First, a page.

Holy Week is the most sacred holiday on the Christian calendar. It commemorates the final revelation of God’s nature for Christians. As such it is a holiday of public proclamation for the most numerous religion in the world. It is when all the wonderfully gruesome displays of salvation history are most visible.
So why talk about the Rahner’s anonymous Christianity now? Because it seems to be the polar opposite of Holy Week, but it isn’t. I didn’t intend to write about this but I opened the Bible (a surefire way to make trouble) the other day and read the following in the Epistle to the Romans:
18 The wrath of God is indeed being revealed from heaven against every impiety and wickedness of those who suppress the truth by their wickedness. 19 For what can be known about God is evident to them, because God made it evident to them. 20 Ever since the creation of the world, his invisible attributes of eternal power and divinity have been able to be understood and perceived in what he has made. As a result, they have no excuse; 21 for although they knew God they did not accord him glory as God or give him thanks. Instead, they became vain in their reasoning, and their senseless minds were darkened. 22 While claiming to be wise, they became fools 23 and exchanged the glory of the immortal God for the likeness of an image of mortal man or of birds or of four-legged animals or of snakes. 24 Therefore, God handed them over to impurity through the lusts of their hearts for the mutual degradation of their bodies. 25 They exchanged the truth of God for a lie and revered and worshiped the creature rather than the creator, who is blessed forever. Amen. 26 Therefore, God handed them over to degrading passions. Their females exchanged natural relations for unnatural, 27 and the males likewise gave up natural relations with females and burned with lust for one another. Males did shameful things with males and thus received in their own persons the due penalty for their perversity. 28 And since they did not see fit to acknowledge God, God handed them over to their undiscerning mind to do what is improper. 29 They are filled with every form of wickedness, evil, greed, and malice; full of envy, murder, rivalry, treachery, and spite. They are gossips 30 and scandalmongers and they hate God. They are insolent, haughty, boastful, ingenious in their wickedness, and rebellious toward their parents. 31 They are senseless, faithless, heartless, ruthless. 32 Although they know the just decree of God that all who practice such things deserve death, they not only do them but give approval to those who practice them.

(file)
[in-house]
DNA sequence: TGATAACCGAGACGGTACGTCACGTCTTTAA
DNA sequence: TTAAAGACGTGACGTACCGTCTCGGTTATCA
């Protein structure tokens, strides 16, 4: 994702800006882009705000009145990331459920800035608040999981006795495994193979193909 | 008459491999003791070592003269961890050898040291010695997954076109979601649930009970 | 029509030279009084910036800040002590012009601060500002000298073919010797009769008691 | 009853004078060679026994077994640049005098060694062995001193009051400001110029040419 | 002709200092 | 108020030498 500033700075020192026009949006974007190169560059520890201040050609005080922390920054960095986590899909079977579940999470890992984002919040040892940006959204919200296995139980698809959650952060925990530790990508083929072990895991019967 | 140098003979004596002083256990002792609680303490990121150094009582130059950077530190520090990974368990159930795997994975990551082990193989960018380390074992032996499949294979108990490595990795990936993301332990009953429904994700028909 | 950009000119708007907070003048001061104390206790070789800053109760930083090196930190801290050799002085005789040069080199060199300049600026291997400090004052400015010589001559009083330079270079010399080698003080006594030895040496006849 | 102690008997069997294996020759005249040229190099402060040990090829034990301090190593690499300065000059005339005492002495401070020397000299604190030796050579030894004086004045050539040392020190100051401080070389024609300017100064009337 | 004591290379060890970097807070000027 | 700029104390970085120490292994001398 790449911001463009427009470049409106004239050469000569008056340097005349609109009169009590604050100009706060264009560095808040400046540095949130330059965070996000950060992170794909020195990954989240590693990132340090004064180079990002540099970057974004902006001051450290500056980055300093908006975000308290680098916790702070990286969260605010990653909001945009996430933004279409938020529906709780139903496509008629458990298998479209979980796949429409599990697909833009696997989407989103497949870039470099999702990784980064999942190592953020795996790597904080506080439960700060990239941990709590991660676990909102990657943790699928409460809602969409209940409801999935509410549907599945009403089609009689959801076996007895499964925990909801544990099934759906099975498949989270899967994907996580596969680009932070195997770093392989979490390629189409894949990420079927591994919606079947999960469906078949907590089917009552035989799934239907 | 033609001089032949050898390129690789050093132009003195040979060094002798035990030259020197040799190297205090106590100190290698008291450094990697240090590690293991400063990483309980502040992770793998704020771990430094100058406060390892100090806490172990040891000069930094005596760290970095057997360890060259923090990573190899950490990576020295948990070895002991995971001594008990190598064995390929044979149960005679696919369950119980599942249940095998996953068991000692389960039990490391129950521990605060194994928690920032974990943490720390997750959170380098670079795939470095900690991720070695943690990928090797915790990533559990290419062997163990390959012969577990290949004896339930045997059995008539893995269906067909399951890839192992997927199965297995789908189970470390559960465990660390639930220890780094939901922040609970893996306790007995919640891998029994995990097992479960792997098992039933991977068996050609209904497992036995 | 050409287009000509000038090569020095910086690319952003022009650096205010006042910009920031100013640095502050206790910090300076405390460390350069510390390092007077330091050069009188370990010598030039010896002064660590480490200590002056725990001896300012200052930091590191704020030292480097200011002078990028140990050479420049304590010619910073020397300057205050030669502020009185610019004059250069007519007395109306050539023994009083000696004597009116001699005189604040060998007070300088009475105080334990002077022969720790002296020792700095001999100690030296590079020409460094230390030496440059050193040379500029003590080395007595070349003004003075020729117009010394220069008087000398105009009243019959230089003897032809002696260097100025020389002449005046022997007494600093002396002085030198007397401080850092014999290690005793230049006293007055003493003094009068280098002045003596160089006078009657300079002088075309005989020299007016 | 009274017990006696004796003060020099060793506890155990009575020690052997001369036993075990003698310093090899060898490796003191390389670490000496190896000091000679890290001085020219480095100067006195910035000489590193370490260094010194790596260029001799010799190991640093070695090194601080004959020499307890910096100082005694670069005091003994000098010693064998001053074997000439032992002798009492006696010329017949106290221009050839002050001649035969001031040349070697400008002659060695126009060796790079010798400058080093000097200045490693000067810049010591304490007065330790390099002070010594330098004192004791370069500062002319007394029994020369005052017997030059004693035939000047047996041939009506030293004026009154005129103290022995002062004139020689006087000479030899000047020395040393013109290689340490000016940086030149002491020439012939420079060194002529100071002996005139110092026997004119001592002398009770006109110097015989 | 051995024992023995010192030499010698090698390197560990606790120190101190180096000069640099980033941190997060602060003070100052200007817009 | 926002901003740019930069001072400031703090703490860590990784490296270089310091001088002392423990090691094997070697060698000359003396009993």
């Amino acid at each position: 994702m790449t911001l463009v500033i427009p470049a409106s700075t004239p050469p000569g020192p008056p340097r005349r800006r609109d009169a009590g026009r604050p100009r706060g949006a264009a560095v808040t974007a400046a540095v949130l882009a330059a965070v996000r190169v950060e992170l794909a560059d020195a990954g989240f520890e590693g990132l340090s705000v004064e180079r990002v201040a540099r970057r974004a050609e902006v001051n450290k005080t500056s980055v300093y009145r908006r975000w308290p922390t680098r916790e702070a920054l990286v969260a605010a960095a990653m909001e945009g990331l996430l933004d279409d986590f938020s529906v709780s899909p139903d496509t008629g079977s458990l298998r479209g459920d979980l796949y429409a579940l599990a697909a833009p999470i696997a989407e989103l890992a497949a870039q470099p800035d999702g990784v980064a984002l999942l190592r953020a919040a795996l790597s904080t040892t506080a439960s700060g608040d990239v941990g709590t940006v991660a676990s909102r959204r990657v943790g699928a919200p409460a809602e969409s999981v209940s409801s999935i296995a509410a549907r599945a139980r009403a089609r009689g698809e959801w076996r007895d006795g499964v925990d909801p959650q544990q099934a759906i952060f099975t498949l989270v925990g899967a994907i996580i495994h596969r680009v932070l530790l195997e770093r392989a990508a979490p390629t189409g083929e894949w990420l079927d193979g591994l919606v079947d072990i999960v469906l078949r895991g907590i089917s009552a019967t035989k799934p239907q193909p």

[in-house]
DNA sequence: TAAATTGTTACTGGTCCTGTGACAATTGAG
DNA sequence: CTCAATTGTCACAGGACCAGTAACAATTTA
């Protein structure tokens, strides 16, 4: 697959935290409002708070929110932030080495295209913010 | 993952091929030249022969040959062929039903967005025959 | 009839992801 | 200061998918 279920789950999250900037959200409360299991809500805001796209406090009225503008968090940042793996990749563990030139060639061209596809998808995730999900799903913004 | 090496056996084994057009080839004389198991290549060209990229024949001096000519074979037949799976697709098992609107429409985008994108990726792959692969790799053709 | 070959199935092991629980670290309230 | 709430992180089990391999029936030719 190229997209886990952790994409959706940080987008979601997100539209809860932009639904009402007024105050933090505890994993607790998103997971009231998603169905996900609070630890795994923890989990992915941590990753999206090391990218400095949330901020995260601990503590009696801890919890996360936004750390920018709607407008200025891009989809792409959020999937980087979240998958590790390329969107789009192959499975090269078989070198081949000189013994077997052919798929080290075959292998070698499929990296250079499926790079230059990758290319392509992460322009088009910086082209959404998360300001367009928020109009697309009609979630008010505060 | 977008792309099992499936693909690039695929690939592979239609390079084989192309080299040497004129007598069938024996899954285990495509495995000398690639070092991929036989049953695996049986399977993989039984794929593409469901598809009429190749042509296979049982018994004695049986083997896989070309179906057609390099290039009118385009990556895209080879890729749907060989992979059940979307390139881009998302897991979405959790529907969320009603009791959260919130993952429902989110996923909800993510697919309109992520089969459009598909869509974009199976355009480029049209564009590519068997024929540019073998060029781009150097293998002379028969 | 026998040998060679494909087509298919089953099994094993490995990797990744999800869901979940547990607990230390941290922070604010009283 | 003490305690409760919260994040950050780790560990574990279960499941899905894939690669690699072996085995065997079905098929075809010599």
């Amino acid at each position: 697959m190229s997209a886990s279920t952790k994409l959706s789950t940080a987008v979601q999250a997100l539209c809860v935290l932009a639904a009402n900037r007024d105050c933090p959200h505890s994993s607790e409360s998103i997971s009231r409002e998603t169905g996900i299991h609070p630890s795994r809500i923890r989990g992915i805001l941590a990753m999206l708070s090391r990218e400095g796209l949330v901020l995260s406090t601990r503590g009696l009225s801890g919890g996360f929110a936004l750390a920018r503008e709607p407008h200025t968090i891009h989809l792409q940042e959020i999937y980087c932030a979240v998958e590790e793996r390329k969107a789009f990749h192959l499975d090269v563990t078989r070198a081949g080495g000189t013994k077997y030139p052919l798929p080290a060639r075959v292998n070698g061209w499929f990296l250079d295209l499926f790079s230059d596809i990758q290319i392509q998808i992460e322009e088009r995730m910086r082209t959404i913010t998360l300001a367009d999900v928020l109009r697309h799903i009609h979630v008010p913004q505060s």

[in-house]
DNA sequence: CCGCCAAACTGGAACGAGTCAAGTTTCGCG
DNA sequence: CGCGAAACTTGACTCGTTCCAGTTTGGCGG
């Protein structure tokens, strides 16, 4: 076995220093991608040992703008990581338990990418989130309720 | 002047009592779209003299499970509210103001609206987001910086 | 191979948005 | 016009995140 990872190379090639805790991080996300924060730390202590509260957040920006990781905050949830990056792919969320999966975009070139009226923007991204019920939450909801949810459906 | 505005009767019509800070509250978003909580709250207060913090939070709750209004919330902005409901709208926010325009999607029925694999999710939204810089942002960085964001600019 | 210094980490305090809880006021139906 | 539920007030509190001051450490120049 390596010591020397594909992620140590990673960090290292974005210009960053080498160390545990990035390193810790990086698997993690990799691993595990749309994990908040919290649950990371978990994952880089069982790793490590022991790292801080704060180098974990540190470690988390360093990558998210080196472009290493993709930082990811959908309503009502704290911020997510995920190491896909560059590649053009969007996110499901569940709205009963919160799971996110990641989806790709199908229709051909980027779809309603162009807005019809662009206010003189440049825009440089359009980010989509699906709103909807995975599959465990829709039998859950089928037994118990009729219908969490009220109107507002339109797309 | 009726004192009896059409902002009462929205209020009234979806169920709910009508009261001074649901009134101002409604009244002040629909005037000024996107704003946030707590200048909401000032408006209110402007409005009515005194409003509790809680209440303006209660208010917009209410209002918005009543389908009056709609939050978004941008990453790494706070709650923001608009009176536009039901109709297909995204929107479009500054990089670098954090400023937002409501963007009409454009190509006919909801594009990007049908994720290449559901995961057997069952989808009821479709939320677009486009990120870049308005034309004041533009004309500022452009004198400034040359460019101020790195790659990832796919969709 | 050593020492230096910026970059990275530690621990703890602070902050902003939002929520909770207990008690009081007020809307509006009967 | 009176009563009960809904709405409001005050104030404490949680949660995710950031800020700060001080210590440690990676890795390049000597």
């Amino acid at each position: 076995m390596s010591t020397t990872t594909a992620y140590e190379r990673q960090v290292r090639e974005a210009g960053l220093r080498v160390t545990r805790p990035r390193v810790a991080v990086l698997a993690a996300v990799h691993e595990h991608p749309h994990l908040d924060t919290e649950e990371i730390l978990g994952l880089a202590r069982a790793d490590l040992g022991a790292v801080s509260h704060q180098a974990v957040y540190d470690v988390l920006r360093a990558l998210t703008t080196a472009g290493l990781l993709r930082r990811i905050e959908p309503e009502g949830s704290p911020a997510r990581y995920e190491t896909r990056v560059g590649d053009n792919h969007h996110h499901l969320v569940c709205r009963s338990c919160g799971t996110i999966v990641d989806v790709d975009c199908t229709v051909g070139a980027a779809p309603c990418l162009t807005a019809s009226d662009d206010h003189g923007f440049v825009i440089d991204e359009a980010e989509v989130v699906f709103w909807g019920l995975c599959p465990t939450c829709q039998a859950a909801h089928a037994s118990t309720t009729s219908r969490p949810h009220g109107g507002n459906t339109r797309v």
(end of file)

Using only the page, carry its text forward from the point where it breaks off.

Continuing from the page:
Therefore for Romans 1 divine judgment is immanent to human existence. That’s merely a fancy way of saying that sin is its own punishment. It is the case even when someone has not consciously accepted revelation, because “what can be known about God is evident to them” and that has been the case since “the creation of the world.”
If we keep reading and run across Romans 4, then it becomes apparent that salvation is also something that can be known before explicitly orthodox assent and making a positive covenant with God. The following words from St. Paul imply the possibility of implicitly orthodox assent:
9 Does this blessedness apply only to the circumcised, or to the uncircumcised as well? Now we assert that “faith was credited to Abraham as righteousness.” 10 Under what circumstances was it credited? Was he circumcised or not? He was not circumcised, but uncircumcised. 11 And he received the sign of circumcision as a seal on the righteousness received through faith while he was uncircumcised. Thus he was to be the father of all the uncircumcised who believe, so that to them [also] righteousness might be credited, 12 as well as the father of the circumcised who not only are circumcised, but also follow the path of faith that our father Abraham walked while still uncircumcised.
The early Christian Fathers used this passage to credit the grace of Christ avant la lettre to those who chronologically preceded the coming of Christ.